let’s look at what iketara iku literally means. Iku is Japanese for “go.” All Japanese verbs end in a “-u,” and changing that to “-etara” adds the meaning to “if I can,”
so iketara iku means “I’ll go if I can go,” or, more naturally, “I’ll be there if I can make it.”
Andrei Tarkovsky (1932-1986) firmly positioned himself as the finest Soviet director of the post-War period.
Ingmar Bergman went so far as to say, “Tarkovsky for me is the greatest [director], the one who invented a new language, true to the nature of film, as it captures life as a reflection, life as a dream.”
And Akira Kurosawa acknowledged his influence too, adding, “I love all of Tarkovsky’s films. I love his personality and all his works. Every cut from his films is a marvelous image in itself.”
If your friends and family think you were crazy for starting a business, show them this article. If you’ve been thinking about starting a business and people say you’re being foolish, show them this article.
OLED stands for Organic Light Emitting Diode. Each pixel in an OLED display is made of a material that glows when you jab it with electricity. Kind of like the heating elements in a toaster, but with less heat and better resolution. This effect is called electroluminescence, which is one of those delightful words that is big, but actually makes sense: “electro” for electricity, “lumin” for light and “escence” for, well, basically “essence.”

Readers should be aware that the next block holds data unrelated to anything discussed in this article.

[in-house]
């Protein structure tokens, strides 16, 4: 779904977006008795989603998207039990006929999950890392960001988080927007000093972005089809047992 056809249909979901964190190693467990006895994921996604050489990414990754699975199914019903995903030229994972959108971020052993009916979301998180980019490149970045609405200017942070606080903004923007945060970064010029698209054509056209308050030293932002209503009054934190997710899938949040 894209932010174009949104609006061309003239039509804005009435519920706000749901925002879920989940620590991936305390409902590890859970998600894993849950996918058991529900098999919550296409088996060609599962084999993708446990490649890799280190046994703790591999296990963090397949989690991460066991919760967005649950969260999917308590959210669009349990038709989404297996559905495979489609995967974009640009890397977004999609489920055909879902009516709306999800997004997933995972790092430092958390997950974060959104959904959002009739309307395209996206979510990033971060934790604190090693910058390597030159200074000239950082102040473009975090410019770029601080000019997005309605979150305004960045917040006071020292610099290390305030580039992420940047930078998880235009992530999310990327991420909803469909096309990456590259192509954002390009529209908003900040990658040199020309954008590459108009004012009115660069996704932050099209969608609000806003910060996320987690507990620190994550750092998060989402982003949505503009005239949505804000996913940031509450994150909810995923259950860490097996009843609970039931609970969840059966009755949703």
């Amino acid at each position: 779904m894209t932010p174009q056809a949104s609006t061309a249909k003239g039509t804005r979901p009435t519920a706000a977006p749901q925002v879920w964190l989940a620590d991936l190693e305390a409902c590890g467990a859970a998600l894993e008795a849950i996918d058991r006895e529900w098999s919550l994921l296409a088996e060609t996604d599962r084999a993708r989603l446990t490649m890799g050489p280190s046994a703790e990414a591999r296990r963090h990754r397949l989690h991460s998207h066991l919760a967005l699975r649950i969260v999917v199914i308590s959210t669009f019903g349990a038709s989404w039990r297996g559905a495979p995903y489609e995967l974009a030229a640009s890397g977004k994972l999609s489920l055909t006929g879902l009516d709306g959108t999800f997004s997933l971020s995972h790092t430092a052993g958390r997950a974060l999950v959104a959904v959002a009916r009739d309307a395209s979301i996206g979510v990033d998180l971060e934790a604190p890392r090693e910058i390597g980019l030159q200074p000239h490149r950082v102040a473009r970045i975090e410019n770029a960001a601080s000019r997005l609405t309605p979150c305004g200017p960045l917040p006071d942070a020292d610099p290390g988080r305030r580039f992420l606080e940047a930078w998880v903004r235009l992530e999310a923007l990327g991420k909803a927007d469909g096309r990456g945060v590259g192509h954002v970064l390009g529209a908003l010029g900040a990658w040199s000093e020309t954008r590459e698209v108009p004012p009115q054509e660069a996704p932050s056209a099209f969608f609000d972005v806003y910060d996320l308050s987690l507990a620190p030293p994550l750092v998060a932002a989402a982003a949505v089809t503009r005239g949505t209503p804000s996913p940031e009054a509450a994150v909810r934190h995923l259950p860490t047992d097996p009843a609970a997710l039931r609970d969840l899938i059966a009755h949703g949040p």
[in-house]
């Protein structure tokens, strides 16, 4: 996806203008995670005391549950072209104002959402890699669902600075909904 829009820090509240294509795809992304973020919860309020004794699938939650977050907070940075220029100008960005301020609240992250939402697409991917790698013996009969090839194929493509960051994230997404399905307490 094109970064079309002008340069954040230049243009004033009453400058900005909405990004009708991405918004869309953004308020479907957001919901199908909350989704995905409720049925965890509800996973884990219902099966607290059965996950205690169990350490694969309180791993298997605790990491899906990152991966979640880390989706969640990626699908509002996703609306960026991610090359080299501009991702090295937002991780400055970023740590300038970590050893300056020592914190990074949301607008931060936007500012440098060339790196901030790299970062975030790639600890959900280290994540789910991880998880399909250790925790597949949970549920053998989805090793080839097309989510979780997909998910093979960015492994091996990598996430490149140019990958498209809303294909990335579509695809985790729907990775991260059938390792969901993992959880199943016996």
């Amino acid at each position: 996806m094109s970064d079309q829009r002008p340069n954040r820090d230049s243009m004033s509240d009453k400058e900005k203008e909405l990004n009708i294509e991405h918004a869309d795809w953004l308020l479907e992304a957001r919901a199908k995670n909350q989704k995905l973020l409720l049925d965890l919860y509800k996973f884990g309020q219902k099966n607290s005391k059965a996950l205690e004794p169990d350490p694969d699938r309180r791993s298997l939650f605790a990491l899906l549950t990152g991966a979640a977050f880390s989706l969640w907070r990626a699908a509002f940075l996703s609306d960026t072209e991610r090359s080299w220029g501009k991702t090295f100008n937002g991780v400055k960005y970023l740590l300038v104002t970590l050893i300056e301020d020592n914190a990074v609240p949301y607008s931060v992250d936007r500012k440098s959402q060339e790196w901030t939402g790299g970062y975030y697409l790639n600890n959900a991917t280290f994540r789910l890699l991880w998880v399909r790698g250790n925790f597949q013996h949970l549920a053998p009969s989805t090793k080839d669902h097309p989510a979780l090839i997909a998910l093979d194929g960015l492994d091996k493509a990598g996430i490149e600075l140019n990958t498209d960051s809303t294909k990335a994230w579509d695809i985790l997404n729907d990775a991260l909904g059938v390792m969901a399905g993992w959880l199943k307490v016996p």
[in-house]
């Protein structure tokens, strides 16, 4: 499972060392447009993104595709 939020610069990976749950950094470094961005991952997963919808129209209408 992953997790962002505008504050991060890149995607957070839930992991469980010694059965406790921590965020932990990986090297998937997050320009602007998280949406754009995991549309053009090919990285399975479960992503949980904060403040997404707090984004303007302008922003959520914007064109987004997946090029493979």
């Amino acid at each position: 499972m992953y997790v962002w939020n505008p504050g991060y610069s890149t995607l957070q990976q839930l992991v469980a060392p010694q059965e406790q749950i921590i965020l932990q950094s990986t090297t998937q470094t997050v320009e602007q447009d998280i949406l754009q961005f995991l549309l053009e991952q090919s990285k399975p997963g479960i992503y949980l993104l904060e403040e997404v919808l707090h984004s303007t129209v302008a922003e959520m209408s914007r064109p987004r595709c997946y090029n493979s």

OLED TV marketing often claims “infinite” contrast ratios, and while that might sound like typical hyperbole, it’s one of the extremely rare instances where such claims are actually true. Since OLED can produce a perfect black, emitting no light whatsoever, its contrast ratio (expressed as the brightest white divided by the darkest black) is technically infinite.
OLED is the only technology capable of absolute blacks and extremely bright whites on a per-pixel basis. LCD definitely can’t do that, and even the vaunted, beloved, dearly departed plasma couldn’t do absolute blacks.